We are a handful of families finding greater fulfillment through participating in an intentional life of cooperation, sustainability and simplicity. Over the years we have been making small steps towards living in increasing consistency with what we believe. We’re learning that meaning and joy are rooted in relationships. When we put our hearts and hands together to learn new skills, work together and serve one-another, our relationships grow deeper and our lives become more meaningful. In fact, many among this cluster of families left high-demand careers in business, education and sports to adopt a simpler lifestyle, rewarded more by success in relationships than by money or fame. To this end, we all chose to school our children at home, as well as work as close to the family and as much with the family as possible. We’re learning new skills such as growing our own food and raising some livestock, making soap and candles, improving our fiber and timber crafts, and above all—learning the skill of cooperation. For this small cluster, our efforts simply amount to “community,” Christian community.
Many people have a desire to live in some form of intentional community and indeed, there are many intentional communities in New Zealand and around the globe. Whether the community is faith-based or not, those involved would live in some form of intentional cooperation and interdependence, enabling them to live lives that would not otherwise be possible as an isolated individual or even as an isolated family. For those of us who now live in the techno-industrial world, it is hard to fathom that a tight-knit community was once the basis of life for many. In most respects, the true interdependence of the pre-industrialized village made close relationships a necessity rather than a preference. For instance, consider the sharing of both physical and human resources that were necessary to clear land, plant and harvest crops and build houses.
In 21st century New Zealand, the land has mostly been broken in, we can buy food at the supermarket and the houses are built for us – so what need is there for interdependent community? In fact, one could legitimately view the “togetherness” experienced in those pioneering times as necessary only because of the lack of technology, mechanization and specialization. In other words, they only needed one another because of the times that they lived in. Even if this was the case for some, we have met too many people who can remember “the good old days” (when relationships seemed to be richer and life had more meaning) to conclude that the interdependence of our forefathers was solely due to an inability to live independent lives. So, we are not intending to reinvent the pioneering lifestyle but we do see the intrinsic value in the “givens” such as cooperation and simplicity that “constrained” our forefathers to live in community. We would add sustainability to their constraints, not only from an environmental perspective but from a relational perspective as well. Essentially, it seems that relationships needed to be strong enough to sustain through times of trial. So, without contriving a “pioneering” situation in the backblocks of the Manawatu to “force” us to live successfully in community, what context for community life holds the best chance for cooperation, simplicity and sustainability? We have found such a context in the vision of intentional, Christian community.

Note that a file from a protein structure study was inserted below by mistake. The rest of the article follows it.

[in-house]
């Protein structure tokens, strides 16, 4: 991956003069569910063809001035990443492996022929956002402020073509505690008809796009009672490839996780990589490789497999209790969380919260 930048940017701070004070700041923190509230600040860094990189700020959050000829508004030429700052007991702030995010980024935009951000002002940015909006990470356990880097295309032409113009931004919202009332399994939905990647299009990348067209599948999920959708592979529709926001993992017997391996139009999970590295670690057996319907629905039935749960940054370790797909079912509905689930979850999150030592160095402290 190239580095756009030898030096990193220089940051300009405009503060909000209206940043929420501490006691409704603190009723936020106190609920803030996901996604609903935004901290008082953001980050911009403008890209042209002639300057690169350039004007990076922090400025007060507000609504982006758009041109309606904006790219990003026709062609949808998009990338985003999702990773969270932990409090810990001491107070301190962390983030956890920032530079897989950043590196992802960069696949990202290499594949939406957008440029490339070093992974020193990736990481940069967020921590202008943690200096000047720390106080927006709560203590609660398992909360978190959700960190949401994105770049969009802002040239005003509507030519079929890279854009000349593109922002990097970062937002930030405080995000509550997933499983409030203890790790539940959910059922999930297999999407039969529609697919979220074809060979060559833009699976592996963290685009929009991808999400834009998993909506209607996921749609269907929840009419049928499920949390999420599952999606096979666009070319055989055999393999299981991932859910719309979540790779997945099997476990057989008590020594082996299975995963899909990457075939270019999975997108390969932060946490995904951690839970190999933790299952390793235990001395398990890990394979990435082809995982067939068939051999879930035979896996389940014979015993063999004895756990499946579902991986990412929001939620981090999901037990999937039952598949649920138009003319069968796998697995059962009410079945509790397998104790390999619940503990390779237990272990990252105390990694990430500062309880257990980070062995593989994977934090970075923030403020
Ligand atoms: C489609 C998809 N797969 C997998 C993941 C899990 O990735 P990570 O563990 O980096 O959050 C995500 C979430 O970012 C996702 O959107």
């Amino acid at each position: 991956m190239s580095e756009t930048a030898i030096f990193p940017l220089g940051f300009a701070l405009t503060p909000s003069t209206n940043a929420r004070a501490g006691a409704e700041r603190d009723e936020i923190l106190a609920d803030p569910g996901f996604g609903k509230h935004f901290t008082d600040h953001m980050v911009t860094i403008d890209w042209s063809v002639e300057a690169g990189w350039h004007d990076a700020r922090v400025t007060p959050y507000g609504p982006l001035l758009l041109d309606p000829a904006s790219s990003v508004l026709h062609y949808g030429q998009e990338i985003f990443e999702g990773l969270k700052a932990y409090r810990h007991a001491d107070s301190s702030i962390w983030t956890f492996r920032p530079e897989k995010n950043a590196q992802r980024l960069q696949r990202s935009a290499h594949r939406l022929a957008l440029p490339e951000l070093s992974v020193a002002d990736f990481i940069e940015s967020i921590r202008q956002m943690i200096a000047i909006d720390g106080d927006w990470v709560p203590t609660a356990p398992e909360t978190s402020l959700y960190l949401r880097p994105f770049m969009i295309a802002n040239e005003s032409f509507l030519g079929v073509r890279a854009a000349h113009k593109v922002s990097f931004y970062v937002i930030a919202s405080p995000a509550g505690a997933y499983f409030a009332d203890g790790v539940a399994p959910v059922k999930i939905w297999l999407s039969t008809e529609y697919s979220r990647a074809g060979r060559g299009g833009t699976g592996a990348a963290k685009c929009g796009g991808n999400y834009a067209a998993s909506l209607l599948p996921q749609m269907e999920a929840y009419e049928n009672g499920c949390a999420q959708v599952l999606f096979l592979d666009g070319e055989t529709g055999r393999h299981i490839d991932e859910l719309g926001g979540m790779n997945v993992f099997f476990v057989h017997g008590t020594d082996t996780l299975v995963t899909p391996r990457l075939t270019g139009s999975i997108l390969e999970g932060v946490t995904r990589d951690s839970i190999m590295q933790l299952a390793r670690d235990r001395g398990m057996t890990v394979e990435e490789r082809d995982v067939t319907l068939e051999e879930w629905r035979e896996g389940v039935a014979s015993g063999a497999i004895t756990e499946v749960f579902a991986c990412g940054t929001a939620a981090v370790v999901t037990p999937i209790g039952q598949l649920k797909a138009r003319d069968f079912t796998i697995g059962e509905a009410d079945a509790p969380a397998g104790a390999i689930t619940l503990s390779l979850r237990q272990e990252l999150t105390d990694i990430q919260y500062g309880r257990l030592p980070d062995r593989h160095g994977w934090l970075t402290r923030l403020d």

We understand that community as it pertains to human relationships is based on “common unity” in both values and the outworking of those values in day-to-day life. From that understanding, it could be said that the common unity would define the arrangement or form of relationships between the community’s participants. The coming together of individuals into a form of relationships that will endure and bring life is what the Christian faith promises. For us, the form of relationships has already been defined by God, and Christians would spend their entire lives being conformed by God into those relationships with one another in Christ. Stated another way, the church community can become that living form for relationships. And for us, working together in the cafe or on projects, educating our children in our own homes, growing some of our own food, working close to home in craft-based businesses and progressively removing ourselves from consumerism and materialism is providing the context for those relationships to be formed.
We hope that what we’ve briefly shared above, and elsewhere on this site expresses our desire for our faith in Jesus to become so much more than what might be experienced merely on a Sunday morning or Wednesday night. The source of our “common unity,” is found in those foundational convictions that lead us on when we face the next step up the “mountain” in our individual and collective lives. We believe that the God who is love has purposed to express Himself through those that live in faith towards Him and that this expression, or “pressing out” of Jesus’ character could become a tangible reality in the community of the committed. As such, it is our hope that the love and life of Christ might actually become visible through our work, our unity, and simplicity of lifestyle. We know that we’ve only just begun and that there are many more steps to take. Our hope is that the outcome of our steps thus far might encourage others who may be asking the same kinds of questions we once asked about community, faith and meaning.
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